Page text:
All respiratory diseases characterized by chronic obstruction to airflow fall under the broad classification of COPD, also known as chronic airflow limitations (CAL). COPD is a condition of chronic dyspnea with expiratory airflow limitation that does not significantly fluctuate. Within that broad category, the primary cause of the obstruction may vary; examples include airway inflammation, mucous plugging, narrowed airway lumina, or airway destruction. The term COPD includes chronic bronchitis and emphysema. Although asthma also involves airway inflammation and periodic narrowing of the airway lumina (hyperreactivity), the condition is the result of individual response to a wide variety of stimuli/triggers and is therefore episodic in nature with fluctuations/exacerbations of symptoms. Because client response and therapy needs can be similar, asthma has been included in this plan of care.
Asthma: Sometimes called chronic reactive airway disease, asthma is a chronic inflammatory disorder characterized by episodic exacerbations of reversible inflammation and constriction of bronchial smooth muscle, hypersecretion of mucus, and edema. Precipitating factors include allergens (e.g., foods, animals, latex, plants, molds), emotional upheaval, air pollution, cold weather, exercise, chemicals, medications, and viral infections. The prevalence of asthma is rising, accounting for the sixth most common chronic disease in the United States.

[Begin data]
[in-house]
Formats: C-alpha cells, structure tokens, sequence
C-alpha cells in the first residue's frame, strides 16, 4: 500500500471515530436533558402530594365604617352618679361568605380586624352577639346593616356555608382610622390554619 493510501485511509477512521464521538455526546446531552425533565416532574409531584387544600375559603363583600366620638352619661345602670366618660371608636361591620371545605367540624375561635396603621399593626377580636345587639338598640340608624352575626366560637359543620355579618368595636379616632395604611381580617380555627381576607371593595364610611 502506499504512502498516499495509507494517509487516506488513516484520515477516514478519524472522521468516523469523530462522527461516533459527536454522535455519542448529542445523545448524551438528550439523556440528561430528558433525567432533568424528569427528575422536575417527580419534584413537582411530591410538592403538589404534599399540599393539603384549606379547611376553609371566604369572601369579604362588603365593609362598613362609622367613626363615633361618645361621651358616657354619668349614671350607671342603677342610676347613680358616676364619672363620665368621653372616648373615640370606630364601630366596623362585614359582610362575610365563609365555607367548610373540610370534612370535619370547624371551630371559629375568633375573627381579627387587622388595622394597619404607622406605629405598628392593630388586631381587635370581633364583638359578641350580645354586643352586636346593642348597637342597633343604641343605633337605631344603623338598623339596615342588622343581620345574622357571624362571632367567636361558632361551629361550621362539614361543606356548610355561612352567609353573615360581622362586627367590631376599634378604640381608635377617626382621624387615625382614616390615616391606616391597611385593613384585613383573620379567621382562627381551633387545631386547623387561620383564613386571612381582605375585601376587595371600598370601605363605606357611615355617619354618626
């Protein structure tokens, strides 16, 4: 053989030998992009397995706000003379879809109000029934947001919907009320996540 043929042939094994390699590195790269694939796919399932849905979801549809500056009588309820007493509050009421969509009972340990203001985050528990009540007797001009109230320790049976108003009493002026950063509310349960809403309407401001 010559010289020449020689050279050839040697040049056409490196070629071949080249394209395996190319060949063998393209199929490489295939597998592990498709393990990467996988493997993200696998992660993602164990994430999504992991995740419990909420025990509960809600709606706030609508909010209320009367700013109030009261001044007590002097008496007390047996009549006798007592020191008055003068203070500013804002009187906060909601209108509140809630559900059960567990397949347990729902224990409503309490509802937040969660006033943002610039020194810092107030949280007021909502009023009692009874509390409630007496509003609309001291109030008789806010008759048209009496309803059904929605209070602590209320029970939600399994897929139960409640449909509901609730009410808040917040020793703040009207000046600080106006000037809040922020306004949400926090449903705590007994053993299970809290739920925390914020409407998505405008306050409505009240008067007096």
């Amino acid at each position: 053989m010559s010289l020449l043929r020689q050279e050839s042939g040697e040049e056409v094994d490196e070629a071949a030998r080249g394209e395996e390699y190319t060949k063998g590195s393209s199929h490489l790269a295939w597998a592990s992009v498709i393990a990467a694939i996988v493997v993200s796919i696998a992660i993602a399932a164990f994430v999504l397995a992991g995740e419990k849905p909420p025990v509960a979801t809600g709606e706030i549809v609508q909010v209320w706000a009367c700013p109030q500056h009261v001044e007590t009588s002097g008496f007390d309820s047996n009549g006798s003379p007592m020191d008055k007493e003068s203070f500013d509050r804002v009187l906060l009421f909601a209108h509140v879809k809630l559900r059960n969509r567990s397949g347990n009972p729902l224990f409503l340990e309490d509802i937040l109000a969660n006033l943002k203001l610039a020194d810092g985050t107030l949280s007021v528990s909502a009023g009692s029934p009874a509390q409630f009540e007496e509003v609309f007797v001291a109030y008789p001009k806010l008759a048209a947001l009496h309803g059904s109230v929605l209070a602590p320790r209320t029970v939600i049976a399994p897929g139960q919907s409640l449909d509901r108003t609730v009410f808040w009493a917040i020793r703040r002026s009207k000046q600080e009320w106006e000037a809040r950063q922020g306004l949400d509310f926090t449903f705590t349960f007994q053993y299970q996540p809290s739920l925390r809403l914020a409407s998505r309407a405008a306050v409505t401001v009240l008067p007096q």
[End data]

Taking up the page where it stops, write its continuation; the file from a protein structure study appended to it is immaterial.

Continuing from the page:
Chronic bronchitis: Widespread inflammation of airways with narrowing or blocking of airways, increased production of mucous/sputum (productive cough), and marked cyanosis.
Emphysema: Most severe form of COPD characterized by recurrent inflammation that damages and eventually destroys alveolar walls to create large blebs or bullae (air spaces) and collapsed bronchioles on expiration (air-trapping). Clinically, emphysema typically presents with nonproductive or minimally productive cough and progressive dyspnea.
Note: Chronic bronchitis and emphysema coexist in many clients and are most commonly seen in hospitalized COPD clients when acute exacerbations occur. Chronic bronchitis and emphysema are usually irreversible, although some effects can be mediated.

Primarily community level; however, severe exacerbations may necessitate emergency and/or inpatient hospital stay.

Heart failure: chronic, Pneumonia, Psychosocial aspects of care, Ventilatory assistance (mechanical), Surgical intervention